@Roger Moore: Dogs were being domesticated way back before we even had tribes because the relationship was (and still is) symbiotic. Cats AFAIK go back to at least ancient Egypt and possibly earlier, but definitely within the bounds of civilisation. It may yet be too soon to tell.
They really knew how to party in Bubastis back then.
@Roger Moore: Actually, lion studies show the lionesses work together, and when territories are merged, wild cats can learn to cooperate and collaborate. While they never do pack behavior, they are capable of more than their solitary behavior.
Though I agree; under stress, the Lone Hunter is what comes out.
The best evidence is that cats were one of the earliest domesticated animals, comparable to cows or goats. It’s clearly possible to breed animals to have much more significant physical changes than cats have undergone in a much shorter time; domesticated ducks and geese are a good example. I’m inclined to think that people haven’t bothered to breed cats too heavily for physical changes because they were naturally so well suited for their primary function of rodent hunting. But I think they have been forced to adapt both to dealing well with humans and to living at much higher population densities than they encounter in the wild, and that both of those things have affected their social life dramatically.
Calico Kitteh sez: Thanks for the Best of Mutual of Omaha’s Wild Kingdom. Now how about some kibble?
I tease Charlotte and Annie sometimes because if a bug shows up, suddenly they’re two lionesses working together to hunt it down for the pride.
I’m guessing that’s another one of the signs that, even though they drive each other crazy sometimes, they actually do like each other.
@MazeDancer: Actually, those that do T-N-R work are contributing the deaths of uncountable numbers of native birds, mammals, and reptiles and do not deserve applause.
I love cats but they belong indoors. Having seen the effects of feral cat colonies on wildlife in places in New York City that I love to watch birds I am disgusted that anyone would support sustaining colonies of feral cats.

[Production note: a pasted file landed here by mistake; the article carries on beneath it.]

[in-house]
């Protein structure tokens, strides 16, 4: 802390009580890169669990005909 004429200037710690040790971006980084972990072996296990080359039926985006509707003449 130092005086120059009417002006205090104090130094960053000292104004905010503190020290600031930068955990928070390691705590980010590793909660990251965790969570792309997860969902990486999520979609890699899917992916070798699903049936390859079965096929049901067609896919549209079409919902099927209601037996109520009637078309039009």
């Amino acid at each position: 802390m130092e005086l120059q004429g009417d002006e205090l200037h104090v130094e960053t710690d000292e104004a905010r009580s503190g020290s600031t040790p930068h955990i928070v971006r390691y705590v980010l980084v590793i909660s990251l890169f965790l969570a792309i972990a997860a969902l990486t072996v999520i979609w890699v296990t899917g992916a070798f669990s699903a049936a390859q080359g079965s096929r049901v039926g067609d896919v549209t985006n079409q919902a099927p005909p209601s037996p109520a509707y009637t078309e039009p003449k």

Everything I’ve seen indicates that cats and agriculture go together, so cats probably started being domesticated around the time that humans started farming and keeping livestock. Dogs are useful for hunting (as in hunting and gathering) so they probably were domesticated quite a bit earlier.
Interestingly, cheetahs are considered the only big cat that’s safe for humans to work closely with, possibly because they have a history of being domesticated and used for hunting.
@Corey: It’s the Brooklyn Navy Yard, not Audubon’s Attic. The gulls are quite able to take care of themselves, and everything else gets eaten by the raccoons. And the stevedores. A nightingale may sing in Berkely Square but not in this post-apocalyptic craphole.
@Johannes: It might not look like much, but in NYC even tiny bits of habitat are utilized by migrating birds. And the cats kill them. The cat is an introduced predator that wreaks havoc on our native ecosystems. Those that consider themselves environmentalists should not be supporting an introduced predator no matter how cute.
Also, post-apocalyptic crapholes are where I’ve had some of the coolest birding experiences.
I do like the idea of stevedores eating everything though…maybe they could develop a taste for cat?
@ThresherK: Yep. I also imagined cats on TV during big storms saying “My feet are wet. This is so annoying!” before I ever got a calico of my own. And I’ve been proved right.
On November 2nd, 2012 at 3:11 pm, Hangfire said:
I heard a clip this last hour on the radio of Rudy saying that Bloomie was doin’ the right thang.
RT RobbieSherwood: RT RobbieSherwood: Heres What FEMA will give disaster survivors if Romney wins. Politics_PR Sandy
True, but it does level the playing field a bit: our payroll could go up by 50% while the Yankees might only go up by ~15%.